Alayna Treene Jan 27, 2017
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Trump triggers liberal millennials to run for office

Evan Vucci / AP

In the week since Trump's inauguration, a new organization, Run for Something, says it has recruited more than 1,200 millennials to run for local office. The organization — co-founded by Amanda Litman, Hillary Clinton's former email director (the other emails, she points out); and Ross Morales Rocketta, a former management consultant at Deloitte — recruits Democrats under 35 to run for office, and promises to provide them with the resources they need to get their names on the ballot.

Litman told Axios that the Women's March on Saturday has been great for engagement, not only encouraging more recruits but also leading over 600 people to donate to their non-profit. When asked if interest was concentrated to certain states in particular, Litman said that surprisingly they've seen applicants from both blue and red states alike.

Why this matters: Movements like Run for Something have been gaining traction ever since the November election, thanks to fired-up progressives angered by Trump's win. These organizations have garnered support from all different sides of the Democratic party to achieve a common goal: resist Trump.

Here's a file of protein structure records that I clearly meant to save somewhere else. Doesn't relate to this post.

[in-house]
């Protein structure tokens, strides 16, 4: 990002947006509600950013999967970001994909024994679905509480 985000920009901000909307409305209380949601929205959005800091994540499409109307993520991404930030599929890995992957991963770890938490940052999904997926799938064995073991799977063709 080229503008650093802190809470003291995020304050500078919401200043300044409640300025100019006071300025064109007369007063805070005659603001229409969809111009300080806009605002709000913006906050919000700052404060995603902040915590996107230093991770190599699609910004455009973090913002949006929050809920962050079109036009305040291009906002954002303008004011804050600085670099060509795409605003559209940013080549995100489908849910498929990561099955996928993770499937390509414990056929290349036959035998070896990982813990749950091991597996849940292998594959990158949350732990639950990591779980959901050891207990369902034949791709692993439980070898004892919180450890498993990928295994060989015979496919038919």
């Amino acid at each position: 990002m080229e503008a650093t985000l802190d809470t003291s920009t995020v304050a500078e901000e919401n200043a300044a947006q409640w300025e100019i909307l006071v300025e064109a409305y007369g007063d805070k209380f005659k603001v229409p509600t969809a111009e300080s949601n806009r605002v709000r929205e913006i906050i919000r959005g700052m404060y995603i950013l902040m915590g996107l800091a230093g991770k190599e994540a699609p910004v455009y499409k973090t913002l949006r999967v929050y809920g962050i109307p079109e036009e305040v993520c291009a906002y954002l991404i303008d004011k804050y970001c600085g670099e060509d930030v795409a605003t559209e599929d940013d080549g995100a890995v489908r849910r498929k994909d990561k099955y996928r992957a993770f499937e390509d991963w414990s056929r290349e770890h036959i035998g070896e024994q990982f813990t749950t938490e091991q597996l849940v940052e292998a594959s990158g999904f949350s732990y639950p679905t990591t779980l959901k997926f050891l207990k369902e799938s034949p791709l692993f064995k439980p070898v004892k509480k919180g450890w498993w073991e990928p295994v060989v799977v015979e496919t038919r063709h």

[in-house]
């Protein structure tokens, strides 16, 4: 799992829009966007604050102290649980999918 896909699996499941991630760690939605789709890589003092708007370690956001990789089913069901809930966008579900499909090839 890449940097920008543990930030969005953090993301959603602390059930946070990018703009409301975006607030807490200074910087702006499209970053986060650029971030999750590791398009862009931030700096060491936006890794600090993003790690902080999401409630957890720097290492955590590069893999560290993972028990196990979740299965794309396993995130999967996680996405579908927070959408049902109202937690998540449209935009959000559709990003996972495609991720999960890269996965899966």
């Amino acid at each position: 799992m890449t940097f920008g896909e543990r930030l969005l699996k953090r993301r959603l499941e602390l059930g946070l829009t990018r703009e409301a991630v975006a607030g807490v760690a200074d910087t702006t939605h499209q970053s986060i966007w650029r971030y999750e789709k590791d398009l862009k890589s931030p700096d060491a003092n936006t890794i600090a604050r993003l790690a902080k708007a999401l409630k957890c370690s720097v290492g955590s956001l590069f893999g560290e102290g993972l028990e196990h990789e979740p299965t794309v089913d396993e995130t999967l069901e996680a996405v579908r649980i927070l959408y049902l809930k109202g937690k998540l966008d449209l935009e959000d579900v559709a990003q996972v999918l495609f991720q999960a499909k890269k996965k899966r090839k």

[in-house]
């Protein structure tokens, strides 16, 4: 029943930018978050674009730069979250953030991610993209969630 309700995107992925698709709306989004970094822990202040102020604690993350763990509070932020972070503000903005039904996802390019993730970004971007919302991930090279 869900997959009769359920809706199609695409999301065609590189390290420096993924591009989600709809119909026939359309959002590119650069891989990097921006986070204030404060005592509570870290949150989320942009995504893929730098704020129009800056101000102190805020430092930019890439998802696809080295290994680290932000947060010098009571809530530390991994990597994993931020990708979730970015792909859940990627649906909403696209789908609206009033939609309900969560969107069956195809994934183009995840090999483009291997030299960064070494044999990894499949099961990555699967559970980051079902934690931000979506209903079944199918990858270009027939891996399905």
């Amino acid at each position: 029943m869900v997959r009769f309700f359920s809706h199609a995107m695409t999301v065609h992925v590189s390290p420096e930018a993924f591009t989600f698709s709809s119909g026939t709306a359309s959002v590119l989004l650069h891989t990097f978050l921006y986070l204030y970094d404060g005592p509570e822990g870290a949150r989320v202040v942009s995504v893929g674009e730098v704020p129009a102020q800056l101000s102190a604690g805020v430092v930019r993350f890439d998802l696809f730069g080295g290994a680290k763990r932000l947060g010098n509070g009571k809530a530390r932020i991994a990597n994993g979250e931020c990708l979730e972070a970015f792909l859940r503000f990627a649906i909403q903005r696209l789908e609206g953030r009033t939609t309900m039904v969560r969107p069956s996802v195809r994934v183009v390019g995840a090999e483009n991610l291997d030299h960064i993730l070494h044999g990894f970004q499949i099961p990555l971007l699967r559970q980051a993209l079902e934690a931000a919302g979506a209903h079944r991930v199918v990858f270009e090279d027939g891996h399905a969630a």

Jonathan Swan 41 mins ago
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Bolton bombshell: the clashes to come

John Bolton
John Bolton speaks at CPAC in 2016. Photo: Andrew Harrer / Bloomberg via Getty Images

Sources close to President Trump say he feels John Bolton, hurriedly named last night to replace H.R. McMaster as national security adviser, will finally deliver the foreign policy the president wants — particularly on Iran and North Korea.

Why it matters: We can’t overstate how dramatic a change it is for Trump to replace H.R. McMaster with Bolton, who was U.S. ambassador to the U.N. under President George W. Bush.

Erica Pandey 1 hour ago
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How China became a powerhouse of espionage

Illustration: Sarah Grillo / Axios

As China’s influence spreads to every corner of the globe under President Xi Jinping, so do its spies.

Why it matters: China has the money and the ambition to build a vast foreign intelligence network, including inside the United States. Meanwhile, American intelligence-gathering on China is falling short, Chris Johnson, a former senior China analyst for the CIA who's now at the Center for Strategic and International Studies, tells Axios: "We have to at least live up to [China's] expectations. And we aren't doing that."